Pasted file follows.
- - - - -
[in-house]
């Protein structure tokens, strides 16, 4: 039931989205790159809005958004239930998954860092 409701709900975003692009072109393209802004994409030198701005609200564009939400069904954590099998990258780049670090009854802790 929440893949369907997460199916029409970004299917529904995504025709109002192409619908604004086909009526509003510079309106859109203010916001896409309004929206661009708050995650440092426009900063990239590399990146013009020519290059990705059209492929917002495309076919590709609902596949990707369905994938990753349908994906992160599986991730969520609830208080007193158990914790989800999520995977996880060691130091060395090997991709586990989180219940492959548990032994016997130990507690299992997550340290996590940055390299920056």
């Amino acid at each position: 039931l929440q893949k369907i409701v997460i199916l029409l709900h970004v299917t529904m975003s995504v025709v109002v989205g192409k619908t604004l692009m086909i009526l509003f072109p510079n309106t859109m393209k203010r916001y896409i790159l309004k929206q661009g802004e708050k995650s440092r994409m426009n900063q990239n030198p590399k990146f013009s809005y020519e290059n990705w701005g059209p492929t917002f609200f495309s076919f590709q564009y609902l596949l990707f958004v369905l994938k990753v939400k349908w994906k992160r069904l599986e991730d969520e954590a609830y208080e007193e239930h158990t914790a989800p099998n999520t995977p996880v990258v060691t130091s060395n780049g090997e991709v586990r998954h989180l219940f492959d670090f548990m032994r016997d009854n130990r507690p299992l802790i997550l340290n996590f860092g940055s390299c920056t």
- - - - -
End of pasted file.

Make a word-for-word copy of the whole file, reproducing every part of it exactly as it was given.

[in-house]
């Protein structure tokens, strides 16, 4: 039931989205790159809005958004239930998954860092 409701709900975003692009072109393209802004994409030198701005609200564009939400069904954590099998990258780049670090009854802790 929440893949369907997460199916029409970004299917529904995504025709109002192409619908604004086909009526509003510079309106859109203010916001896409309004929206661009708050995650440092426009900063990239590399990146013009020519290059990705059209492929917002495309076919590709609902596949990707369905994938990753349908994906992160599986991730969520609830208080007193158990914790989800999520995977996880060691130091060395090997991709586990989180219940492959548990032994016997130990507690299992997550340290996590940055390299920056």
């Amino acid at each position: 039931l929440q893949k369907i409701v997460i199916l029409l709900h970004v299917t529904m975003s995504v025709v109002v989205g192409k619908t604004l692009m086909i009526l509003f072109p510079n309106t859109m393209k203010r916001y896409i790159l309004k929206q661009g802004e708050k995650s440092r994409m426009n900063q990239n030198p590399k990146f013009s809005y020519e290059n990705w701005g059209p492929t917002f609200f495309s076919f590709q564009y609902l596949l990707f958004v369905l994938k990753v939400k349908w994906k992160r069904l599986e991730d969520e954590a609830y208080e007193e239930h158990t914790a989800p099998n999520t995977p996880v990258v060691t130091s060395n780049g090997e991709v586990r998954h989180l219940f492959d670090f548990m032994r016997d009854n130990r507690p299992l802790i997550l340290n996590f860092g940055s390299c920056t």